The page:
I was back at the house at 8:00 the next morning when the call came. It had been obvious, but Dad still felt he should call me when the miscarriage was official.
I hung up the phone feeling guilty about everything. Not wanting a sibling, being behind in school, hating my job, rarely having time for friends, and being rude to Mom.
Jerking my shoes on, I ran down the stairs and out the door. I didn’t even know what to feel.
I hit the track and started flying.
What was wrong with my life? My parents were great, when it came down to it. I didn’t have to go to public school, I went to church, I had a decent paying job, and I was looking at going to college.
It’s not enough.
I screamed in frustration. “Why isn’t it enough?”
I closed my eyes, following the path by feel. “God, what’s wrong with me?”
The truth was that I hadn’t been content in a long time. I had covered it up, tried to push through, work it out, live on. It hadn’t worked though. I was sick of the schoolwork that piled up every day. I missed the days when I had made time to spend with friends. I missed the days when Mom and I had gotten along … oh, I missed them more than all the rest of it. And I hated going to sleep at night knowing the next day would be a re-run of the day before, an endless hamster wheel.
What was wrong?
Nothing and everything.
And now, my baby sibling was gone. I hadn’t expected it to hurt, but it did. Slowly, as I ran, I felt the pain begin to crush me. My feet faltered, and I slowed down. The weight I felt finally stopped me. Falling to my knees and then laying down in the grass, I started crying.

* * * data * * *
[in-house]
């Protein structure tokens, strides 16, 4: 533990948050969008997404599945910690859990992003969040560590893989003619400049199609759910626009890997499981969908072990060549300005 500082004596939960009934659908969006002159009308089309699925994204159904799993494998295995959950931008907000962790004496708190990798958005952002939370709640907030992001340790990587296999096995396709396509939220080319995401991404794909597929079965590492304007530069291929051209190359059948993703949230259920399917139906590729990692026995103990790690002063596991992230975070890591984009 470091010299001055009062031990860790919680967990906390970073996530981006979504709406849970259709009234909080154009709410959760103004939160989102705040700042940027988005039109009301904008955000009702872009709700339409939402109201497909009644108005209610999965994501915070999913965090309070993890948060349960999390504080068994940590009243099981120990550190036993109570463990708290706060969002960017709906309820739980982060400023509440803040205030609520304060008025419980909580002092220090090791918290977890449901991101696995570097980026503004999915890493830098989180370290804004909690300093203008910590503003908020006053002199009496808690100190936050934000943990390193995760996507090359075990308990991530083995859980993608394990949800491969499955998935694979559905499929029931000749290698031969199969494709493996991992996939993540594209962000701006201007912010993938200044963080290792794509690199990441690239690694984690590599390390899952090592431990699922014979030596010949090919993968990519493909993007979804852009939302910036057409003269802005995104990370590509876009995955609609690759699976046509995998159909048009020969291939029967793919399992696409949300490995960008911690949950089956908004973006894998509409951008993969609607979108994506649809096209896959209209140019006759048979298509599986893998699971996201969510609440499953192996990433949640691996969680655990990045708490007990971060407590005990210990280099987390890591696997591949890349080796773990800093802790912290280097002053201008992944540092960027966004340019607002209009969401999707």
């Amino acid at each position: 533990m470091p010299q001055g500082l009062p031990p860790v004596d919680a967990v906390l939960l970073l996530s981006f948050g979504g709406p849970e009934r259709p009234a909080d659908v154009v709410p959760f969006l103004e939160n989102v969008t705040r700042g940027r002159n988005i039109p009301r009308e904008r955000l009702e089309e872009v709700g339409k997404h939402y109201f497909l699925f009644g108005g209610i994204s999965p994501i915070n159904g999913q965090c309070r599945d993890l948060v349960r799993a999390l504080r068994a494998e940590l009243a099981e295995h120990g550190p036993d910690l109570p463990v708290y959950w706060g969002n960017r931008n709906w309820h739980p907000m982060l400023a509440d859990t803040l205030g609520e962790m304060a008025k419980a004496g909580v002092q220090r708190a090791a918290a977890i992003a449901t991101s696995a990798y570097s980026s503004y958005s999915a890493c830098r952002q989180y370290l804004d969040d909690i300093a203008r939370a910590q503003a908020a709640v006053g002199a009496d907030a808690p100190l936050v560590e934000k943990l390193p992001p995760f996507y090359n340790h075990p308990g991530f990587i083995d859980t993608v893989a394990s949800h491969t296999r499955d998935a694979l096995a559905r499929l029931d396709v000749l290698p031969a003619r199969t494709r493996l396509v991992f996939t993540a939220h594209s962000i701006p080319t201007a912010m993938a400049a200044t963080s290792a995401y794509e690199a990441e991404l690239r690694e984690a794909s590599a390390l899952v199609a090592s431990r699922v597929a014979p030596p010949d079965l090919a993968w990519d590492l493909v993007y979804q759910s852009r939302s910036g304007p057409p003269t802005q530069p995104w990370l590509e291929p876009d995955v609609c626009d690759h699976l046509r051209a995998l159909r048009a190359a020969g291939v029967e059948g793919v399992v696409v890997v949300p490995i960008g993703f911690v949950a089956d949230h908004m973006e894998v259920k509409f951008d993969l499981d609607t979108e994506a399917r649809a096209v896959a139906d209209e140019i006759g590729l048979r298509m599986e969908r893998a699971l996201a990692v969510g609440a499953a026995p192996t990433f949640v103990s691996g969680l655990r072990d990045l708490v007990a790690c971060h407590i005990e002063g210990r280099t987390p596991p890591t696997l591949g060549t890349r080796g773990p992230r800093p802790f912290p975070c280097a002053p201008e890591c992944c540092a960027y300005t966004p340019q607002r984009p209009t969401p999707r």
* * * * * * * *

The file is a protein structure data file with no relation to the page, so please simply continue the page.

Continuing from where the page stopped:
“God, what is wrong? Why am I never happy? Why do I hate my life?” My sadness melded with bitterness. “And why can’t I feel your presence? I thought You said You’d never leave me.”
The bitterness gave my legs strength, and I jumped up and took off screaming again. “Where are You, God?”
I ran faster. Now I didn’t feel anger and I didn’t feel sorrow; I didn’t feel anything but loneliness and frustration. I looked up at the blue sky broken by clouds and hidden by treetops. “God … where are You?”
I tripped, falling into a pile of leaves. Silence. I realized this moment was quieter than any I had known recently.
A voice spoke to my heart.
“Sydney … where are you?”
I grabbed the family Bible off of the coffee table and opened it in my lap. Genesis 1, Genesis 2 …. I skimmed the pages wildly. I knew the voice I had heard in my heart, and I knew it had said a very similar thing before, long ago. Near the beginning.
Genesis 3:9 read, “And the LORD God called unto Adam, and said unto him, Where art thou?”
I looked at the page, trying to understand. What had He meant, asking me that?
I read the story. It had been a long time since I had done that. Adam and Eve had hidden from God after their sin. They didn’t want Him to find them.
Then God said, “Where art thou?”
Tears began to trickle down my cheeks. “Where art thou?”
God wasn’t missing.
I was the one who had been hiding, not finding time for Him. I had let school, work, frustration over the pregnancy, and frustration with my mom crowd out my God.
And that’s why I had been feeling so lost.
I sniffled and put the Bible back. Curling into a ball on the sofa, I whispered, “I’m here, God.
“And I’m sorry.”
I didn’t do so much running after that. It still felt good when I did, but I didn’t need it to think and I didn’t need it to feel something. Not anymore.
Because I'd finally stopped hiding. I was honest – respectfully honest – with my parents, letting them know what was really going on in my heart. I apologized to my mom for the way I’d treated her. I also worked harder on keeping my school under control, not letting myself hide from it like before.
The best part wasn’t that I stopped hiding, though. It was that I started seeking. Seeking my God again. It had been too long.
And it was better than ever.